War and Decision: Inside the Pentagon at the Dawn of the War on Terrorism
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Includes international tracking Payments: Special financing available. An error occurred, please try again. Like New: A book that looks new but has been read. In the years since the attacks of September 11, , journalists, commentators, and others have published accounts of the Bush Administration's war on terrorism. But no senior Pentagon official has offered an inside view of those years, or has challenged the prevailing narrative of that war-until now. Douglas J. Drawing on thousands of previously undisclosed documents, notes, and other written sources, Feith details how the Administration launched a global effort to attack and disrupt terrorist networks; how it decided to overthrow the Saddam Hussein regime; how it came to impose an occupation on Iraq even though it had avoided one in Afghanistan; how some officials postponed or impeded important early steps that could have averted major problems in Iraq's post-Saddam period; and how the Administration's errors in war-related communications undermined the nation's credibility and put U.
Even close followers of reporting on the Iraq war will be surprised at the new information Feith provides-presented here with balance and rigorous attention to detail. Jun 24, Aroura rated it really liked it. If you tire of not knowing what went into the decision to go to war in Iraq what pros and cons were weighed, what was the rational, what planning was done , you need to read this book!
It is incredibly well-documented. Even though Feith was there, he still cites documents and notes from meetings as his primary source of information. He'll say, if appropriate, "I don't have notes regarding this specific thing for some reason. I don't remember it being this way, but there's no documentation. He also points out where mistakes were made in his opinion, what they were and how he thinks they might have been corrected. His style is very easy to read and I found it fascinating. There were many things in there that were new to me not surprising.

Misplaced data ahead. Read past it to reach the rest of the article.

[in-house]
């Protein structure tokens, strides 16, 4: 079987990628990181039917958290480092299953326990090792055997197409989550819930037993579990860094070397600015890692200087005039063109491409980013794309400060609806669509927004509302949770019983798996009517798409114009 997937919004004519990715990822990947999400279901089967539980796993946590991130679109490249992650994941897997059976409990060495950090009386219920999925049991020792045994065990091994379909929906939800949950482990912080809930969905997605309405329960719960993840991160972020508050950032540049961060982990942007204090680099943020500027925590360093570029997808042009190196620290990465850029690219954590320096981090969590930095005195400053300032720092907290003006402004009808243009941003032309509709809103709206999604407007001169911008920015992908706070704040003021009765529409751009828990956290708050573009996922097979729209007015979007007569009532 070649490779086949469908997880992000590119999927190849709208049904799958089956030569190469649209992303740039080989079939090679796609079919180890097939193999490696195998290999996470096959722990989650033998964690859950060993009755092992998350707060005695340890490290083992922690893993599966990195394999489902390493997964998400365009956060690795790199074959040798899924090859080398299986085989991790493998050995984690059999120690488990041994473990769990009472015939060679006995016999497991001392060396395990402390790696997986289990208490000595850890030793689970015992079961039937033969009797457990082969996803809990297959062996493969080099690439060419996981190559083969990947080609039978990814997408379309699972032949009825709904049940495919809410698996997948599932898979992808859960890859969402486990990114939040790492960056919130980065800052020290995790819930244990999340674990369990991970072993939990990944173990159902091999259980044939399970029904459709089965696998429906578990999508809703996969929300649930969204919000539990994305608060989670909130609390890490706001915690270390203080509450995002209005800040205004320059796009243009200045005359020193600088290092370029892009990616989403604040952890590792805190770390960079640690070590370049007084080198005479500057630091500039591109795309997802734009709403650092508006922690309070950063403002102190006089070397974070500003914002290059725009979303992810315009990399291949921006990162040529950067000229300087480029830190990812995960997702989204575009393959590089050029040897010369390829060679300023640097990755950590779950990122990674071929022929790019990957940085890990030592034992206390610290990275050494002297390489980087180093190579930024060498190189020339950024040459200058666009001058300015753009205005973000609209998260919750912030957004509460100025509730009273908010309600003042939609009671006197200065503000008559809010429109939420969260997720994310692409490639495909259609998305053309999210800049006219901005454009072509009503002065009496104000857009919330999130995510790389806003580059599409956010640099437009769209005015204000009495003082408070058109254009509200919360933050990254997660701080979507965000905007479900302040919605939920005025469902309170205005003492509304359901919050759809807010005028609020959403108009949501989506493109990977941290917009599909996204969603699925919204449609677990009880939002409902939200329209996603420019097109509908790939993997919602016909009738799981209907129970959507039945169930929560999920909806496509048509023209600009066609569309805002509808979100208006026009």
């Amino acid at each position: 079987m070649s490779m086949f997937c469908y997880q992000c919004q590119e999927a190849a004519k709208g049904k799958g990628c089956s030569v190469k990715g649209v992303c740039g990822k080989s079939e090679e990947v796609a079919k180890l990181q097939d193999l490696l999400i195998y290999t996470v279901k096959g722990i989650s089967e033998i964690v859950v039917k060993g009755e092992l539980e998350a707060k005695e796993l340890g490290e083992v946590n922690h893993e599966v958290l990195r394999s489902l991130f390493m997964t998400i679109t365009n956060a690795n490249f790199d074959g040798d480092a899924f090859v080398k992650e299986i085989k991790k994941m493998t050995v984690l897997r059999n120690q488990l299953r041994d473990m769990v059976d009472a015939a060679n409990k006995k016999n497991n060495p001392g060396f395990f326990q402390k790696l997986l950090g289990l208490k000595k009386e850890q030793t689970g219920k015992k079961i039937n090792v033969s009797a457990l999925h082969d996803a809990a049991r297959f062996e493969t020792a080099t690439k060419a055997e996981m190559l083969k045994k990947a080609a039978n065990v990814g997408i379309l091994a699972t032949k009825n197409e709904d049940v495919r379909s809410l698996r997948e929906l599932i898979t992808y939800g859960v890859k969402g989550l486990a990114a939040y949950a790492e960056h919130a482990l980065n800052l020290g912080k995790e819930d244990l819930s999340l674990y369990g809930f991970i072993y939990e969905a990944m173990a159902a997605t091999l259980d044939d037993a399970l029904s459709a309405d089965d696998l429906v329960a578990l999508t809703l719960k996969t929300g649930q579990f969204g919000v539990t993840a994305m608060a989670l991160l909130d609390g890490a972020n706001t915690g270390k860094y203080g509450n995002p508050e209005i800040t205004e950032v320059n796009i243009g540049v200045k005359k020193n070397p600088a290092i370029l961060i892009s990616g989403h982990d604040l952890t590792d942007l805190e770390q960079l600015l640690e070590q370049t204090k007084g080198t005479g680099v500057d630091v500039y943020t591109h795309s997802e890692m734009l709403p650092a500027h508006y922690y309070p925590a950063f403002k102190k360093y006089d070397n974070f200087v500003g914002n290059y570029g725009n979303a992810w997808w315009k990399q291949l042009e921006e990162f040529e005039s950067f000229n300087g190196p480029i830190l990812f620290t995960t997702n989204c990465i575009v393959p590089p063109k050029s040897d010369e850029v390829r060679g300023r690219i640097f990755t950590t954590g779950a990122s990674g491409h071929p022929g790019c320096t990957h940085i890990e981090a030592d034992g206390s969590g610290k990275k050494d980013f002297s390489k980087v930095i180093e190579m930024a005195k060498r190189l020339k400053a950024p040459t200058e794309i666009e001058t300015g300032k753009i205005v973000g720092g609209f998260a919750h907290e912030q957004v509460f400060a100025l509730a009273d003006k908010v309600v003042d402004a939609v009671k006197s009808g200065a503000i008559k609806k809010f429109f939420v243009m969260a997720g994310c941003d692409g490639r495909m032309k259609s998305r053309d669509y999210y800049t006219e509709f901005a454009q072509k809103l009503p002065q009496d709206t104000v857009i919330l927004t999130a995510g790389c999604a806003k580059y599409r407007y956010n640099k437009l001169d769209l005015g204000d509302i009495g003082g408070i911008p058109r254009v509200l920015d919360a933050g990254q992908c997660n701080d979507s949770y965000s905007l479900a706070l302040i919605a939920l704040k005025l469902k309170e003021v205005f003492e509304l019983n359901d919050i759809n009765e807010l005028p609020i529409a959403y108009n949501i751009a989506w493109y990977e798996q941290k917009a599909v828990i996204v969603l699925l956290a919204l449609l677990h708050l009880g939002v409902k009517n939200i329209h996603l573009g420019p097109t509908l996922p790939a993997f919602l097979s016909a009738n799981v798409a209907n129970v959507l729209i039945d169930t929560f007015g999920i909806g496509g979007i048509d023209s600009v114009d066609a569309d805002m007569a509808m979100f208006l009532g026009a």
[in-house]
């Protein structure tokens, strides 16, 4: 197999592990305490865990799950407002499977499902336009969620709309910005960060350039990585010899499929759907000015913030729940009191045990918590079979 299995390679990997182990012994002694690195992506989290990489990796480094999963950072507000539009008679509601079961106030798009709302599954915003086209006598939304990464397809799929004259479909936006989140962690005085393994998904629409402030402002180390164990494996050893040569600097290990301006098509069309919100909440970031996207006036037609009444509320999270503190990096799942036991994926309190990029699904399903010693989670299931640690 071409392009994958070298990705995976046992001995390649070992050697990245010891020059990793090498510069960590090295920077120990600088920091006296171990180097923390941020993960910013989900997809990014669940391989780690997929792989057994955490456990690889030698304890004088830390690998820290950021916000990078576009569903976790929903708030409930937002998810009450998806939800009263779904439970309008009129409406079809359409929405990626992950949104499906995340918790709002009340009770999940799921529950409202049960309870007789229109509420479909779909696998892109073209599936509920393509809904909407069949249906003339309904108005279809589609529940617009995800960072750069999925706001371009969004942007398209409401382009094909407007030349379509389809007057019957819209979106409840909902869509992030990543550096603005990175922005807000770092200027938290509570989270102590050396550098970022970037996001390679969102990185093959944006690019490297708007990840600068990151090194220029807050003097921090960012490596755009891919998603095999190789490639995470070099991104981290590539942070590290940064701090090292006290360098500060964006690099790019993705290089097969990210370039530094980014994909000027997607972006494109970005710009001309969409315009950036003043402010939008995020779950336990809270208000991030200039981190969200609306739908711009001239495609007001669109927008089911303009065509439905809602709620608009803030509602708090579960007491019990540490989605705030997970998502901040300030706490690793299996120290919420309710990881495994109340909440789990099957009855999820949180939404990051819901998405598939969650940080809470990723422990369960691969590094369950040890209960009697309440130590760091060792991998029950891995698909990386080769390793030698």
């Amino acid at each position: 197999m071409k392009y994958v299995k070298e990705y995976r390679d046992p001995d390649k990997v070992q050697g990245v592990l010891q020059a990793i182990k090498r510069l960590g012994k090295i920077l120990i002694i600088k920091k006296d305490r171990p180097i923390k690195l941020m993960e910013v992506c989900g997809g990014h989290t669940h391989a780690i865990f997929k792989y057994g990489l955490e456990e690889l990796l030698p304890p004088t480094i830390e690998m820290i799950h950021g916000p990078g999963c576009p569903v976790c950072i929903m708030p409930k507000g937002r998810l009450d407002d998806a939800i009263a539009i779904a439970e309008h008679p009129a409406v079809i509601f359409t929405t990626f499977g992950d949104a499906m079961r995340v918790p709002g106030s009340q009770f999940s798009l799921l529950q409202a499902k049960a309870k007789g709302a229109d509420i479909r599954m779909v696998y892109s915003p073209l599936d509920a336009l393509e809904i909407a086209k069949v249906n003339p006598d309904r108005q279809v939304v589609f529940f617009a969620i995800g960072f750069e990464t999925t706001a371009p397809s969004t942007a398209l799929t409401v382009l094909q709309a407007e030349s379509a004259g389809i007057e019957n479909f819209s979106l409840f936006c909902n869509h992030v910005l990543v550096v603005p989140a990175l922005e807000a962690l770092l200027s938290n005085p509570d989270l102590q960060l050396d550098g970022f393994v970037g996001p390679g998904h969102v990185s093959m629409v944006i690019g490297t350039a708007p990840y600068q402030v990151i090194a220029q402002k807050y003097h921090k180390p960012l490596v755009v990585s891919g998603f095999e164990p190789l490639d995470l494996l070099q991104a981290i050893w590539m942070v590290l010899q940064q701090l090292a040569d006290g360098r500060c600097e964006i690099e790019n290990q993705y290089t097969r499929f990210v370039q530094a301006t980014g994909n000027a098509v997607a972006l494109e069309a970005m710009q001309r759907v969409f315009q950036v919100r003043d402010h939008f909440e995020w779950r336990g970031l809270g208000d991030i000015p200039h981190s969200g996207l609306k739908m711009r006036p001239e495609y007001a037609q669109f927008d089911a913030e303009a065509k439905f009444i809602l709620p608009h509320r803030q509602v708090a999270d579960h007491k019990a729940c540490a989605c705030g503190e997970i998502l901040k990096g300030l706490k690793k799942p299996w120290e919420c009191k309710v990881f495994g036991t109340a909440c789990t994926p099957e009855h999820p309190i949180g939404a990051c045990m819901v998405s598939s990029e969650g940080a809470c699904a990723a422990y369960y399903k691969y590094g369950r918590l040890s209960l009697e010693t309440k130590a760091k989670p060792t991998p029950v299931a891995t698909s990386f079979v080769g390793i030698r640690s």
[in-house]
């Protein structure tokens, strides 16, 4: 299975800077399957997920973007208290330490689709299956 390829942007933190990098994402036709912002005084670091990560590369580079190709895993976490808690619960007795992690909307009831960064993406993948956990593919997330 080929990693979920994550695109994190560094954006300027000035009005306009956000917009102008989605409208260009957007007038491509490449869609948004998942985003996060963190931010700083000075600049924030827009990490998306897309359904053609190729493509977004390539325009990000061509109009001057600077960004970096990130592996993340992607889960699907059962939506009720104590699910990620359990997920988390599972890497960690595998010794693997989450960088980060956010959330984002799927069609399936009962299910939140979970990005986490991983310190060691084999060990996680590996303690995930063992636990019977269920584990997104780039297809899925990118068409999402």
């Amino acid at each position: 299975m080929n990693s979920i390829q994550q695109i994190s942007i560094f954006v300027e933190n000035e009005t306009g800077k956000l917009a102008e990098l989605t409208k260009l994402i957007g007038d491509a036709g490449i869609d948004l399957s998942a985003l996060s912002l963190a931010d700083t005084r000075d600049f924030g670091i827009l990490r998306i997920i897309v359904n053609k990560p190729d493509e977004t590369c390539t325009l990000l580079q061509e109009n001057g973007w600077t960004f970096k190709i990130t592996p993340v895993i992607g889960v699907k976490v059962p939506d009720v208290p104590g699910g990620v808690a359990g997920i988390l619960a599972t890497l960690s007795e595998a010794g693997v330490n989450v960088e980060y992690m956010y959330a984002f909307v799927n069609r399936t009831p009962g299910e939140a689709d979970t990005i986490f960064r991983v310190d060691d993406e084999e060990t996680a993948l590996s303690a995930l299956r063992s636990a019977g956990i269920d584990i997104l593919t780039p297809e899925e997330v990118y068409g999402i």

He debunks many chunks of "common knowledge" that were reported with a slight twist and then got more and more twisted as other news sources just assumed the original one was correct and then ran in the direction that the original article only hinted at the possibilities of. Feith is an obvious history buff, especially when it comes to wars and the potential political ramifications in countries involved on all sides. I keep rambling - just read the book! Apr 21, Edgar Raines rated it really liked it. It provides a detailed blow-by-blow account of policy formation and sometimes lack of policy formation during the first years of the Global War on Terror.
Feith's tenure in Defense was controversial, and he has written a combative account defending his actions. Feith will concede that some of his associates made mistakes: Ambassador L.
Paul Bremer, who was always wrong on the major issues; S This is a very long memoir by the Undersecretary of Defense for Policy from Douglas J. Bush, almost always right on the substantive questions but sometimes wrong about how to present his message; Donald Rumsfeld, rarely mistaken and then usually only in his insensitive way of treating subordinates; and finally Feith himself, almost always right.
Feith has thus fallen into the trap which many writers of memoirs fall. He must be a very good lawyer because he has filed a powerful, well-written brief at the bar of history.
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Historians may not agree with all his judgments, but they will have to take his arguments into account. Feb 15, Jerome rated it it was amazing Shelves: cia-sof-afghanistan This review has been hidden because it contains spoilers. To view it, click here. A difficult, challenging, but very interesting read. Feith seems to write in third person. This is a personal review of Feith's time at the Pentagon, as well as his attempt to cover the Pentagon's ass on everything it apparently "screwed up", blaming everybody but himself. He comments on contacts with others but he does not offer general statements or philosophy about matters that he is not personally familiar with.
He does, however, offer some conclusions at the end about what was done well and what the mistakes were. He is honest about identifying his opinions and what he believes to be facts. This is a source document for the history that will be eventually written, hopefully fairly, about this period. He refutes page another charge that Chalabi was a "creature" of DoD and Feith was his "sponsor. He tells the story of CIA "incompetence" and the firestorm created when a year DIA expert on his staff wrote a critical briefing page pointing out how CIA had "ignored" links between Saddam and al Qeada before the war.
On page , he recounts another example of State's conflicted thinking where they advise against an "occupation" but their antipathy toward the "externals" exiles like Chalabi leads them to plan for a "many year" occupation and rule before an Iraqi government can be set up. The insurgency gained force from resentment at that policy. He points out with some understandable satisfaction that the "externals," including the Kurds who CIA predicted would not be accepted by other Iraqis, constituted almost the entire interim government that took over from Bremer and the CPA in He has some mixed opinions about Paul Bremer, pointing out how Bremer took too much authority, resisting any consultation with Rumsfeld, his superior in the chain-of-command, and made a number of serious mistakes.